NASA Experimenting with “Space Gardening” to Sustain Astronauts on Potential Mars Flight

Scientists have stated that if experimental space gardening is a success – establishing an environment capable of allowing organic food growth to take place and flourish – could lead to addressing food shortages on Earth. File photo: Pixabay.

NEW YORK – Hot off the 50th anniversary of the historic Apollo 11 moon landing, experts from the National Aeronautics and Space Administration (NASA) have been researching an interesting way of sustaining astronauts who will eventually brave the next frontier of space travel- a Mars landing.

Gone will be unpalatable, freeze-dried foods packed into squeeze tubes, experts say; in their place will be a variety of fresh produce grown from space gardens situated on the very spaceships that will take astronauts to the fabled Red Planet, a trip that NASA claims could very well take place by the 2030’s, if all goes according to plan. The idea of such a sustainable food source is vital to those undertaking such a journey, experts say, as a round-trip to Mars could take as long as three years or more.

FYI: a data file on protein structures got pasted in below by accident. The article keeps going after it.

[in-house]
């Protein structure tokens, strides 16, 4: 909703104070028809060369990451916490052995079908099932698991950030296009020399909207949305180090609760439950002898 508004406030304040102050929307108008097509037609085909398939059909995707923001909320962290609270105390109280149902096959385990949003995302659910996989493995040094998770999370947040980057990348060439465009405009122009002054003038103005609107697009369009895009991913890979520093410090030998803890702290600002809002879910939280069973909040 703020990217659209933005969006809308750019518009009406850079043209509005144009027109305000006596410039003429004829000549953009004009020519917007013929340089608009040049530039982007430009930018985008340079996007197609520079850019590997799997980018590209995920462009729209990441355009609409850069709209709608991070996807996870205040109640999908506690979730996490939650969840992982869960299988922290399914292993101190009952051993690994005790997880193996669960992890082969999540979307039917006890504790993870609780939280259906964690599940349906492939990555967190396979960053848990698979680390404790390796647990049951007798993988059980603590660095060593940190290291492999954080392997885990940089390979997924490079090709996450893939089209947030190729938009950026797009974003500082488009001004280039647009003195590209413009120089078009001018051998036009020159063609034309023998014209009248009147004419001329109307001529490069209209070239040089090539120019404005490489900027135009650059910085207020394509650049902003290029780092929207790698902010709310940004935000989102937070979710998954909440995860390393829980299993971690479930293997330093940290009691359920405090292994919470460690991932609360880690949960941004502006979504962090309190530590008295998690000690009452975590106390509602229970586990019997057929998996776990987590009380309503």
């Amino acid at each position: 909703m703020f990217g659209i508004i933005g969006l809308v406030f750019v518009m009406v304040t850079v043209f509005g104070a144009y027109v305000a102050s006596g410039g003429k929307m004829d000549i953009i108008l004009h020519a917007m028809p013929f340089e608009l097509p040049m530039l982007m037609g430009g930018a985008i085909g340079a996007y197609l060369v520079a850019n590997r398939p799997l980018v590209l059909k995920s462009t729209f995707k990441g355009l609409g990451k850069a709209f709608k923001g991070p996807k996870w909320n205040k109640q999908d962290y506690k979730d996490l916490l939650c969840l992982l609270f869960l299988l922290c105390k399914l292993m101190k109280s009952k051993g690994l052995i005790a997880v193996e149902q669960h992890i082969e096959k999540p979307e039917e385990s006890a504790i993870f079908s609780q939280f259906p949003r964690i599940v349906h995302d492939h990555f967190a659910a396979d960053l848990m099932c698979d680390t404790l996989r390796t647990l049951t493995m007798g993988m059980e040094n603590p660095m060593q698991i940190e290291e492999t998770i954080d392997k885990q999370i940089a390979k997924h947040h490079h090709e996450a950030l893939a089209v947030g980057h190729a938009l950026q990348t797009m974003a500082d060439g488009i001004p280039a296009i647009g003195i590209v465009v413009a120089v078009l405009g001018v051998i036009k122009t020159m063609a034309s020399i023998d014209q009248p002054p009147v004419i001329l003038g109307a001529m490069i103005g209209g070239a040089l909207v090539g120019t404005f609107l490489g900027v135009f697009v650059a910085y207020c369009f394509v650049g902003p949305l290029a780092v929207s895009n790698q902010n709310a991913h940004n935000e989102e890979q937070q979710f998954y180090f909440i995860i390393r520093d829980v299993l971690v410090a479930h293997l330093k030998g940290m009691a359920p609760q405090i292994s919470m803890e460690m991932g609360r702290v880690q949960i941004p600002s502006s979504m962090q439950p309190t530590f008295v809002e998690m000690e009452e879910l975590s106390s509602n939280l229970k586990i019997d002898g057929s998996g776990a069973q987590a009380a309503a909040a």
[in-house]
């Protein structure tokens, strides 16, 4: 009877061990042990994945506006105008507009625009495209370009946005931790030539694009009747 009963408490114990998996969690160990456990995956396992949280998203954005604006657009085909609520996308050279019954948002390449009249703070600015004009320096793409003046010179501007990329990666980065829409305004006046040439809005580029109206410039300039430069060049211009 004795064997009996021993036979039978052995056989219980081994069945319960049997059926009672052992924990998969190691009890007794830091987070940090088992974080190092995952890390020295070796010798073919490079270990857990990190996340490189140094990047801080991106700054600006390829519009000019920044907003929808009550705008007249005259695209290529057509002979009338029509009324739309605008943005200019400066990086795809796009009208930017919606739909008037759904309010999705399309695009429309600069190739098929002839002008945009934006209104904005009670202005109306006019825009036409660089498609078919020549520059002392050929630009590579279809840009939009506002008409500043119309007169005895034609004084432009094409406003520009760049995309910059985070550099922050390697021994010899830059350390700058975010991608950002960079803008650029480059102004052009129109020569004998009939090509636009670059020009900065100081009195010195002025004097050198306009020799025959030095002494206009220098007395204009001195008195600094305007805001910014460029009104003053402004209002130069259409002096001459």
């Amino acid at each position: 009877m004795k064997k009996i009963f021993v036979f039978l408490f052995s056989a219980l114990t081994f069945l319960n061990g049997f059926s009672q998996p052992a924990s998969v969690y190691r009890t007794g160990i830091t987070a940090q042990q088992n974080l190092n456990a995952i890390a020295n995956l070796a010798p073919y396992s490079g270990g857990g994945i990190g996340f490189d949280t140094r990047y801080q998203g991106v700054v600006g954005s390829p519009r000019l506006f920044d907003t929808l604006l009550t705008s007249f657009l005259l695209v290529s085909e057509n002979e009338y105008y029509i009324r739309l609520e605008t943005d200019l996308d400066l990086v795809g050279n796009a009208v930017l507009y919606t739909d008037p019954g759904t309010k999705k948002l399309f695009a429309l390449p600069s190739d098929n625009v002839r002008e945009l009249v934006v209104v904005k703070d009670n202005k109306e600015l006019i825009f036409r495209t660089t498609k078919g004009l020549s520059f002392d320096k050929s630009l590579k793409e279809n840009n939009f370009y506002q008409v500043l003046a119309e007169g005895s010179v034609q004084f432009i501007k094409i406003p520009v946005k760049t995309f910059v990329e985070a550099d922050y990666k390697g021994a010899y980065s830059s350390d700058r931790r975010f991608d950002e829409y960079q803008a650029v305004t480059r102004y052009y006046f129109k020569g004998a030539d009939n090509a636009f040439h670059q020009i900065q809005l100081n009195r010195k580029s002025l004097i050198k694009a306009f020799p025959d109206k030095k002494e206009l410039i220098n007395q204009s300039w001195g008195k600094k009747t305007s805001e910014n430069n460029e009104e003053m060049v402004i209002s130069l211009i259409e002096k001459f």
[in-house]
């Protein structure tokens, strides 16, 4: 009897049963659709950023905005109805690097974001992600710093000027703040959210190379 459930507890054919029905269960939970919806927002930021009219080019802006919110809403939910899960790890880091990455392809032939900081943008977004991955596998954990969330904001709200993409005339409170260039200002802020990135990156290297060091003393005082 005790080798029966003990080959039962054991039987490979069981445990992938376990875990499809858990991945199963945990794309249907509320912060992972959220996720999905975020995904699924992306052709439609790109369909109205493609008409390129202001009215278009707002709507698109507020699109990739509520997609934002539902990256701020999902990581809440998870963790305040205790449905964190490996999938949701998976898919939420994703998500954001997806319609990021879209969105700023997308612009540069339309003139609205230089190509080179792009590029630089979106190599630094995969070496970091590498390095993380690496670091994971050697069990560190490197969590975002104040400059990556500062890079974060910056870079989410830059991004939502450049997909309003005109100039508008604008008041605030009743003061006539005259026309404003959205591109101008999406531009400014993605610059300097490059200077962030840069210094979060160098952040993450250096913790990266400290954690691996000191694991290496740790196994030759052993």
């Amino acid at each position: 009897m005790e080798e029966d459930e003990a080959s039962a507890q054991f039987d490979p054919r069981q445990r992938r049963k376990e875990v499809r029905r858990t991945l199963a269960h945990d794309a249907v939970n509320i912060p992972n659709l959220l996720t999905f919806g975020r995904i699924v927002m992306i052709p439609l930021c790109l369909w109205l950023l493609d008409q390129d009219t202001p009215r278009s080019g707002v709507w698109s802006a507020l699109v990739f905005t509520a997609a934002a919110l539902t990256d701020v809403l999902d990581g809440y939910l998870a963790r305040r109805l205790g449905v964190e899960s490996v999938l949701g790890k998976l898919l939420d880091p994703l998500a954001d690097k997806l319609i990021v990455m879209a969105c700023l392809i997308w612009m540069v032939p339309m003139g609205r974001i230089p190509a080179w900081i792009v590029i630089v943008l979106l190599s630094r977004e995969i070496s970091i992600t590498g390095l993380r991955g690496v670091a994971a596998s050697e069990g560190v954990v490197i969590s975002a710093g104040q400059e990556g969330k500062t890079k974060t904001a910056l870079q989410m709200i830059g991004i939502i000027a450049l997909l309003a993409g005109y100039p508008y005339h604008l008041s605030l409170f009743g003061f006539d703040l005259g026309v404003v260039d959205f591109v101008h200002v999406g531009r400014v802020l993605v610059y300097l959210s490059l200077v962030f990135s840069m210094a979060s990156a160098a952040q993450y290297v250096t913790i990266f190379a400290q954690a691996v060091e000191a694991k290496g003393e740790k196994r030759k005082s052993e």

Astronauts being able to grow their own food in an isolated garden environment would allow them to supplement their own packaged food stores with more nutritious options, greatly raising their ability to survive the rigors of space travel. Studies conclude that astronauts who spend extended periods in space typically lose a great deal of weight due to limited and uninteresting food options; a space garden would go a long way to addressing this problem.

Scientists have stated that if this experiment is success – establishing an environment in a space ship capable of allowing organic food growth to take place and flourish – could lead to the growing of mass crops in outer space which could even be used to address food shortages on Earth. Currently, the most complex crop NASA has been able to successfully cultivate in test environments have been peppers; hopes are that soon produce such as tomatoes, strawberries, and potatoes will be possible as well.

One of the main hurdles to a successful space garden, experts say, would be a reliable water recycling system; currently, the International Space Station possesses such a system – albeit on a much smaller scale then a garden would need – which collects humidity, sweat and even urine and turns it into drinking water.

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